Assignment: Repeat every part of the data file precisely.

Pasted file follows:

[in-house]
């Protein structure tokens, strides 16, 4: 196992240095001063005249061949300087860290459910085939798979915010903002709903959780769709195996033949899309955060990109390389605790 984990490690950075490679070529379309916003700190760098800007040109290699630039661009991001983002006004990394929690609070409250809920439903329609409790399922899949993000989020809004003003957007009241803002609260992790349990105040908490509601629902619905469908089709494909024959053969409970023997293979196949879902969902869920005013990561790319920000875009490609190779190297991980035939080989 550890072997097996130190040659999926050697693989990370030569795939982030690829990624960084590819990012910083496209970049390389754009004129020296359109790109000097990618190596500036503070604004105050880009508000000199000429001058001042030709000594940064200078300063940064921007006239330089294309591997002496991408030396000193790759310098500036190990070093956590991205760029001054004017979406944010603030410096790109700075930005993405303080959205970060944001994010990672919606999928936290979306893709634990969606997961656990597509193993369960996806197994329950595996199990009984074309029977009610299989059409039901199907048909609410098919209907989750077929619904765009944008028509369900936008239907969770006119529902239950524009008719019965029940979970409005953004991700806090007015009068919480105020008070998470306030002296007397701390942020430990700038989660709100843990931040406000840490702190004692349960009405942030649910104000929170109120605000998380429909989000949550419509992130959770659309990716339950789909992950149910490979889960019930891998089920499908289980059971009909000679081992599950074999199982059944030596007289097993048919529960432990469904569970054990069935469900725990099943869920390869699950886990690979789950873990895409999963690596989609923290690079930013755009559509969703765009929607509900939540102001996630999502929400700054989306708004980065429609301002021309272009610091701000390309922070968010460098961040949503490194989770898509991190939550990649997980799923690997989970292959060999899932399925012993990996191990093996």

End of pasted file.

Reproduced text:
[in-house]
């Protein structure tokens, strides 16, 4: 196992240095001063005249061949300087860290459910085939798979915010903002709903959780769709195996033949899309955060990109390389605790 984990490690950075490679070529379309916003700190760098800007040109290699630039661009991001983002006004990394929690609070409250809920439903329609409790399922899949993000989020809004003003957007009241803002609260992790349990105040908490509601629902619905469908089709494909024959053969409970023997293979196949879902969902869920005013990561790319920000875009490609190779190297991980035939080989 550890072997097996130190040659999926050697693989990370030569795939982030690829990624960084590819990012910083496209970049390389754009004129020296359109790109000097990618190596500036503070604004105050880009508000000199000429001058001042030709000594940064200078300063940064921007006239330089294309591997002496991408030396000193790759310098500036190990070093956590991205760029001054004017979406944010603030410096790109700075930005993405303080959205970060944001994010990672919606999928936290979306893709634990969606997961656990597509193993369960996806197994329950595996199990009984074309029977009610299989059409039901199907048909609410098919209907989750077929619904765009944008028509369900936008239907969770006119529902239950524009008719019965029940979970409005953004991700806090007015009068919480105020008070998470306030002296007397701390942020430990700038989660709100843990931040406000840490702190004692349960009405942030649910104000929170109120605000998380429909989000949550419509992130959770659309990716339950789909992950149910490979889960019930891998089920499908289980059971009909000679081992599950074999199982059944030596007289097993048919529960432990469904569970054990069935469900725990099943869920390869699950886990690979789950873990895409999963690596989609923290690079930013755009559509969703765009929607509900939540102001996630999502929400700054989306708004980065429609301002021309272009610091701000390309922070968010460098961040949503490194989770898509991190939550990649997980799923690997989970292959060999899932399925012993990996191990093996």